Immigration. Migration. Undocumented. Legal. Illegal. Refugee. Asylum. Border wall. Family separation.
Each one of these words or phrases evokes a political reaction, yet each one gives no clue about the thousands of unique individuals who are behind each term. Whatever your view of the immigration “debate,” it is imperative to acknowledge each person’s dignity as a human being.
That happened a few weeks ago with the tragic photograph of Oscar Alberto Martinez Ramirez, 25, and his 23-month-old daughter lying facedown, drowned, in the Rio Grande. It was reinforced again as we learned about the Office of the Inspector General’s report on the “squalid conditions” at migrant centers along the southern border, describing standing-room-only cells and children without showers, clothes, toothbrushes, or adequate nutrition.
Who are these people crowding detention centers, both public and private, around the country? One of the first things we learn as social workers in training is that we need to try to understand the experience of those we serve — “tuning in” to people whose lives look so different from our own.
As social workers and educators, the lens through which we consider the human dignity of the migrant and refugee is deeply rooted in social work values, humanistic values, and a faith-based tradition of welcoming strangers.
The experiences of migrants making the excruciating decision to flee their homes to risk the journey for the possibility of a better life is an age-old story told over and over again. Community social workers serving immigrants and refugees from Honduras, El Salvador, and Guatemala may hear similar stories of leaving home, country, family, and all that they love to come to the United States. They seek safety, economic opportunity, and a better life for their children.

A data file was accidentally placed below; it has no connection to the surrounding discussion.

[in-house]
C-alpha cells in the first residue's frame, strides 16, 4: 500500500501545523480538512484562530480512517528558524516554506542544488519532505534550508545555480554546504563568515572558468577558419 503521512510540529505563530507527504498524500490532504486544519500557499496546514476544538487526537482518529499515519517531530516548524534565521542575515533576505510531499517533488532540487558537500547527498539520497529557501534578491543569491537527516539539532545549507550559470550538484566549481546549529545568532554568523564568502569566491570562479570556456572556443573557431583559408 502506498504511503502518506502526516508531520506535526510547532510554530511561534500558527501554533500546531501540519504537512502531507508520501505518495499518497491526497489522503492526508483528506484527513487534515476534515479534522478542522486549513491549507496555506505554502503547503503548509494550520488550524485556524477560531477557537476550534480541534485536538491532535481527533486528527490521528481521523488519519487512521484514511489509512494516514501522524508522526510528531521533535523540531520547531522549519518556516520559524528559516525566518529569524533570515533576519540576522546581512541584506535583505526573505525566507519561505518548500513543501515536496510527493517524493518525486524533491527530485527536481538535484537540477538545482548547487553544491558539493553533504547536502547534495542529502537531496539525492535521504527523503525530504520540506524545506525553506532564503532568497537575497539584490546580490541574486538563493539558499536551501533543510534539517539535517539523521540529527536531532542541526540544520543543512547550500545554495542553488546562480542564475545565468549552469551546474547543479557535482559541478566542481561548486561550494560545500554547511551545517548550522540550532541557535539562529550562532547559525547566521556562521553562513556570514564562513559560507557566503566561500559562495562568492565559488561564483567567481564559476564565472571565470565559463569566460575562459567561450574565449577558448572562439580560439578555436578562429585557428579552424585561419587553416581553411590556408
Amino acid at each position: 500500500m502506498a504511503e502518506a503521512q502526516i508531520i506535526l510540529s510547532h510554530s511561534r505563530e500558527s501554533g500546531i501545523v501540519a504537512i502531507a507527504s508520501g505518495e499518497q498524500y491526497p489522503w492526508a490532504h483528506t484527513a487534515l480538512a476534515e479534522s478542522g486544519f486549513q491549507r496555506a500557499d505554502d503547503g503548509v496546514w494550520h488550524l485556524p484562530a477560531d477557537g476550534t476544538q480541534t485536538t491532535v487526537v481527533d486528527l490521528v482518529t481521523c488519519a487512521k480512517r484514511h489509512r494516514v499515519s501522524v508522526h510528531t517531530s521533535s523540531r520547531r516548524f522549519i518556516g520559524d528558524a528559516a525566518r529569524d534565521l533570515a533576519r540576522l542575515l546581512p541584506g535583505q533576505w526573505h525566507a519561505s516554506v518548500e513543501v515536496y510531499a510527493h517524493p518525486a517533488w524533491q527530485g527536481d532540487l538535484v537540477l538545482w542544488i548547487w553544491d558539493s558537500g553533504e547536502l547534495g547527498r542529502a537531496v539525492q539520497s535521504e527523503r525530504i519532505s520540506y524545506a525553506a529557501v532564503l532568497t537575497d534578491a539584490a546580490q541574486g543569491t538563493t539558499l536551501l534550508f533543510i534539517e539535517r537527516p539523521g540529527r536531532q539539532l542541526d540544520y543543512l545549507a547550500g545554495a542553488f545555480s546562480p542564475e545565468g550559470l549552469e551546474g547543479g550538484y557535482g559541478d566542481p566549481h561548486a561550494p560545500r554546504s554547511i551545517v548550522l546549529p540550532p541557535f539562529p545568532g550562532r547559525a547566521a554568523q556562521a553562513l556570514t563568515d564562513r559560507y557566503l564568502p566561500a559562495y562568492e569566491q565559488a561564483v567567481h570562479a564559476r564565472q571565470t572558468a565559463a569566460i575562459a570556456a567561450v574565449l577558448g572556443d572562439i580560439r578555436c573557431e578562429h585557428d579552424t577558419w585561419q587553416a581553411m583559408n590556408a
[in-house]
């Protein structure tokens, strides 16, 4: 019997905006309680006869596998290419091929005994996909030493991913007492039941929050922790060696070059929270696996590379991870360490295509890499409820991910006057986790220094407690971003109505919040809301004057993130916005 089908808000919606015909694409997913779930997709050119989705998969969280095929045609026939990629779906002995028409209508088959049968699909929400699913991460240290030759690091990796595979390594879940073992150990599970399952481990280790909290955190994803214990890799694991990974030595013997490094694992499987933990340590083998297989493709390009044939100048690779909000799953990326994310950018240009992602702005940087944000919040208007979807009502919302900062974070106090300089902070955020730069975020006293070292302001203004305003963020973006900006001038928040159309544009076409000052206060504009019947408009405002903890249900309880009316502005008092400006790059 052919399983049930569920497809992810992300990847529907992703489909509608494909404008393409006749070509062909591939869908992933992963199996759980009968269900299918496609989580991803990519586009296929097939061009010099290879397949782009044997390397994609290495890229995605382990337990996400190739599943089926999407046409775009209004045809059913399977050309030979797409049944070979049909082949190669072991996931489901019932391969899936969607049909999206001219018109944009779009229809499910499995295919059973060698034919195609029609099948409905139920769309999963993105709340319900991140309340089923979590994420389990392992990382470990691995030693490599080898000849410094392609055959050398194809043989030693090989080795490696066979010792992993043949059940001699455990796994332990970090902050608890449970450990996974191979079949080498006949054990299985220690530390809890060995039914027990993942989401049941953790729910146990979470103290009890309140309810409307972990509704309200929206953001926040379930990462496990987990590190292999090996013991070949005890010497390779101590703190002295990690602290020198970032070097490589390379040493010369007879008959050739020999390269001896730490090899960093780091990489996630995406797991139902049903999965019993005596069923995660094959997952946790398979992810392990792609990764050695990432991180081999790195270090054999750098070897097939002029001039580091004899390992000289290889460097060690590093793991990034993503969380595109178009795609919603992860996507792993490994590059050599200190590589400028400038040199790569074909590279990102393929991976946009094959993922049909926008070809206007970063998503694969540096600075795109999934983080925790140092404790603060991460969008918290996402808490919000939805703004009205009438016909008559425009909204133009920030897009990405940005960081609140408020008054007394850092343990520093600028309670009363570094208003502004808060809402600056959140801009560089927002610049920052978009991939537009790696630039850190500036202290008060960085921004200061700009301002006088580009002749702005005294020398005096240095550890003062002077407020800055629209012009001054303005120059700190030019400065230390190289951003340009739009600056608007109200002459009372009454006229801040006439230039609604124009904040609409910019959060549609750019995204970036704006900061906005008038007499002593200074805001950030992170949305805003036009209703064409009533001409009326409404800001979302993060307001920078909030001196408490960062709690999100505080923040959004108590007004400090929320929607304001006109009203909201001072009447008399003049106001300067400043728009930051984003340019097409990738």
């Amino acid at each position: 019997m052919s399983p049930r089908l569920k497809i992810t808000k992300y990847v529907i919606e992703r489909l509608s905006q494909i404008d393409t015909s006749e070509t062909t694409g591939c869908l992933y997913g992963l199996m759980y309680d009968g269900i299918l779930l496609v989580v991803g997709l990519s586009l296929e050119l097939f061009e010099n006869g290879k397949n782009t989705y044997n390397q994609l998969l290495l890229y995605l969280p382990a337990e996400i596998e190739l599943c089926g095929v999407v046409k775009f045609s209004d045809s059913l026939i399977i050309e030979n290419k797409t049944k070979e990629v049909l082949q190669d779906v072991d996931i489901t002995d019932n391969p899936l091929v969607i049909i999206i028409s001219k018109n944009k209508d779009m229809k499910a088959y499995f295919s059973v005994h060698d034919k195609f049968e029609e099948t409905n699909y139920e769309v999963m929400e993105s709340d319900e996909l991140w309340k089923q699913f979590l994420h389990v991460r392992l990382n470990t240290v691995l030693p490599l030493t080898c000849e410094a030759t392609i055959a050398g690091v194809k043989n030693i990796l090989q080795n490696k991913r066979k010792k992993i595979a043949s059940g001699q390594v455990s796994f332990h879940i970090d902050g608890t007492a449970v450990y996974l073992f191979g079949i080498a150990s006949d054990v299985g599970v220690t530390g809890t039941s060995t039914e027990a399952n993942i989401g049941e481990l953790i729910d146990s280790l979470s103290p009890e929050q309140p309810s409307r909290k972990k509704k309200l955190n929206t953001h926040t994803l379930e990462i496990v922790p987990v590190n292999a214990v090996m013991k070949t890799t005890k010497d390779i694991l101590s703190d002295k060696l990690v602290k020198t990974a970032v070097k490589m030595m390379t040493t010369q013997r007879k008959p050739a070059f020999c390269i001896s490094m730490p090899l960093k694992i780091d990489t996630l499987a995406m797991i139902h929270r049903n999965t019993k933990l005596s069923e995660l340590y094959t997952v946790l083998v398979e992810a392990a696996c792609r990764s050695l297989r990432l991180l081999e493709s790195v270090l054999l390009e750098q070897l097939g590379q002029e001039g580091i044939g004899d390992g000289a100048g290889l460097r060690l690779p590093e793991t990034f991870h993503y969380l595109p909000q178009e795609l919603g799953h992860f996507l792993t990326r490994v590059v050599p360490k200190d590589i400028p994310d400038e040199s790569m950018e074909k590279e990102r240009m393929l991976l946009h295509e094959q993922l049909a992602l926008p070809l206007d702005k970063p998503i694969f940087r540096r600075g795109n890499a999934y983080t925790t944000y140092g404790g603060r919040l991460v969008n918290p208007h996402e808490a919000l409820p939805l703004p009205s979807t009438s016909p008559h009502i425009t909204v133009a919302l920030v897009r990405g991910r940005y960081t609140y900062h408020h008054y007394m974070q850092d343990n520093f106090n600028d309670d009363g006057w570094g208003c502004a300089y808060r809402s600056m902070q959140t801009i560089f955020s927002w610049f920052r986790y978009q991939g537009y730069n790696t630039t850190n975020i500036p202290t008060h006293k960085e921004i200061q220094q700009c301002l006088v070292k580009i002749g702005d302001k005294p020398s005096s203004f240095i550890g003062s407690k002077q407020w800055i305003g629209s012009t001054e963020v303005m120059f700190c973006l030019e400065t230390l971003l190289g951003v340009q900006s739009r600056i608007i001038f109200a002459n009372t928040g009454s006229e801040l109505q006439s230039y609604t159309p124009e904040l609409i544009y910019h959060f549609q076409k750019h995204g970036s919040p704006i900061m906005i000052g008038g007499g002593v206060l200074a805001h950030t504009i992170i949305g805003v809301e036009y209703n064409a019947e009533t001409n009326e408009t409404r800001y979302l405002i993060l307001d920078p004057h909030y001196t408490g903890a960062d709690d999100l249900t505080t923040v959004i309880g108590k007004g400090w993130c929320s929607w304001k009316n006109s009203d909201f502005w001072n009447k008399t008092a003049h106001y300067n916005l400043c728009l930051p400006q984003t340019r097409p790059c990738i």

Life in many countries south of the border reveals unimaginable poverty and desperation. Visit a detention center and you’ll see countless individuals awaiting their asylum interview in a dingy cubicle, almost all with a heart-rending true story. At the end of the day, as you walk back through the metal detector to your car, don’t be surprised if you burst into tears.
Focusing on the individual as a member of a group is elemental to the social work profession. The first two sentences of the preamble of the National Association of Social Workers Code of Ethics state: “The primary mission of the social work profession is to enhance human well-being and help meet the basic human needs of all people, with particular attention to the needs and empowerment of people who are vulnerable, oppressed, and living in poverty. A historic and defining feature of social work is the profession’s focus on individual well-being in a social context and the well-being of society.”
As professional social workers, we are called to find the humanity of the people we serve, regardless of our position on the issue, and consider both the needs of the individual and the larger policy questions of why and how we got to this polarized place. How can the security of the country be balanced against the opportunities and possibilities that the U.S. has always offered immigrants? What are the legal, political, and moral arguments for curbing or encouraging immigration?
As we have our national discussion about immigration, let us remember that how we deliberate about it reflects the essence of who we are as a nation and our shared national values. The more we focus on the individuality of each person seeking entry, the more we will be reminded of our own unique nature and purpose.
Katherine Mitchell is an East Hampton resident and a professor at the Wurzweiler School of Social Work in New York City, where Daniel Pollack is also a professor. Daniel Hartnett is a bilingual clinical social worker in education and community practice in East Hampton.